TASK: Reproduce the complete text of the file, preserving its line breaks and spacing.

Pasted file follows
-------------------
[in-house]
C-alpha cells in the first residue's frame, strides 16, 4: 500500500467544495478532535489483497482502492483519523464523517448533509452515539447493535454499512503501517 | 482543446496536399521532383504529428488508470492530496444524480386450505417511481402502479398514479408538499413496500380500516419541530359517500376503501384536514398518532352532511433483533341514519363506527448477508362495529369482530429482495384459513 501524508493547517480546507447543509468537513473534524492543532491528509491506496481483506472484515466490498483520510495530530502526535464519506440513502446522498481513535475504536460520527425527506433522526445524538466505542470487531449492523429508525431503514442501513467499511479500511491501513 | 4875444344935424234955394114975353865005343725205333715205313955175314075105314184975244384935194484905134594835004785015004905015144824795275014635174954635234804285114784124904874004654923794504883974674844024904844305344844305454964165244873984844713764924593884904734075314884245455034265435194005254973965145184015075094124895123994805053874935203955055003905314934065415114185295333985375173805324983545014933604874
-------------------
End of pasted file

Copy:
[in-house]
C-alpha cells in the first residue's frame, strides 16, 4: 500500500467544495478532535489483497482502492483519523464523517448533509452515539447493535454499512503501517 | 482543446496536399521532383504529428488508470492530496444524480386450505417511481402502479398514479408538499413496500380500516419541530359517500376503501384536514398518532352532511433483533341514519363506527448477508362495529369482530429482495384459513 501524508493547517480546507447543509468537513473534524492543532491528509491506496481483506472484515466490498483520510495530530502526535464519506440513502446522498481513535475504536460520527425527506433522526445524538466505542470487531449492523429508525431503514442501513467499511479500511491501513 | 4875444344935424234955394114975353865005343725205333715205313955175314075105314184975244384935194484905134594835004785015004905015144824795275014635174954635234804285114784124904874004654923794504883974674844024904844305344844305454964165244873984844713764924593884904734075314884245455034265435194005254973965145184015075094124895123994805053874935203955055003905314934065415114185295333985375173805324983545014933604874